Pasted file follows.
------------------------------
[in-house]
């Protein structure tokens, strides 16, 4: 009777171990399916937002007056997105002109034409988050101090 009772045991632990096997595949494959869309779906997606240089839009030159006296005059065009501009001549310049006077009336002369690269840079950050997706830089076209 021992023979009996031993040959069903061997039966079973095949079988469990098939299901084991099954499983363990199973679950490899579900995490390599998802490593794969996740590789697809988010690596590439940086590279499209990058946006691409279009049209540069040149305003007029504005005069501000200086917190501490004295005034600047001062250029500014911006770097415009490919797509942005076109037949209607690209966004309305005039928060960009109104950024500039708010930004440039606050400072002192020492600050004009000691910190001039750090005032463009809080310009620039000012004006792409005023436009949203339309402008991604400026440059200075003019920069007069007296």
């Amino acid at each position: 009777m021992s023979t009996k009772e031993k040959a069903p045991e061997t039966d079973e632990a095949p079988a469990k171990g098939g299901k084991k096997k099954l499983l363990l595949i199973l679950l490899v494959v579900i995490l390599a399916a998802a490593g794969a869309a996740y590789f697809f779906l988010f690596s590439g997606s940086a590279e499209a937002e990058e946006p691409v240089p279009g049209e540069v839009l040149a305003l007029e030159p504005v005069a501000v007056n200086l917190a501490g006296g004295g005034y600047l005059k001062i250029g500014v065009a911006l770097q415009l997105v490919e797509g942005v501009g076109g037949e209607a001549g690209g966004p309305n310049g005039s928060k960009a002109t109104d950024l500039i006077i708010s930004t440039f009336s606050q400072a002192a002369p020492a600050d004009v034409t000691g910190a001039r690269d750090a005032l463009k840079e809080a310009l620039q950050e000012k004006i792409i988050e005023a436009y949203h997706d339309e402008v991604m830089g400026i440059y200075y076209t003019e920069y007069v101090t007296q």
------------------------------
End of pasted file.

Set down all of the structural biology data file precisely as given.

[in-house]
């Protein structure tokens, strides 16, 4: 009777171990399916937002007056997105002109034409988050101090 009772045991632990096997595949494959869309779906997606240089839009030159006296005059065009501009001549310049006077009336002369690269840079950050997706830089076209 021992023979009996031993040959069903061997039966079973095949079988469990098939299901084991099954499983363990199973679950490899579900995490390599998802490593794969996740590789697809988010690596590439940086590279499209990058946006691409279009049209540069040149305003007029504005005069501000200086917190501490004295005034600047001062250029500014911006770097415009490919797509942005076109037949209607690209966004309305005039928060960009109104950024500039708010930004440039606050400072002192020492600050004009000691910190001039750090005032463009809080310009620039000012004006792409005023436009949203339309402008991604400026440059200075003019920069007069007296």
């Amino acid at each position: 009777m021992s023979t009996k009772e031993k040959a069903p045991e061997t039966d079973e632990a095949p079988a469990k171990g098939g299901k084991k096997k099954l499983l363990l595949i199973l679950l490899v494959v579900i995490l390599a399916a998802a490593g794969a869309a996740y590789f697809f779906l988010f690596s590439g997606s940086a590279e499209a937002e990058e946006p691409v240089p279009g049209e540069v839009l040149a305003l007029e030159p504005v005069a501000v007056n200086l917190a501490g006296g004295g005034y600047l005059k001062i250029g500014v065009a911006l770097q415009l997105v490919e797509g942005v501009g076109g037949e209607a001549g690209g966004p309305n310049g005039s928060k960009a002109t109104d950024l500039i006077i708010s930004t440039f009336s606050q400072a002192a002369p020492a600050d004009v034409t000691g910190a001039r690269d750090a005032l463009k840079e809080a310009l620039q950050e000012k004006i792409i988050e005023a436009y949203h997706d339309e402008v991604m830089g400026i440059y200075y076209t003019e920069y007069v101090t007296q």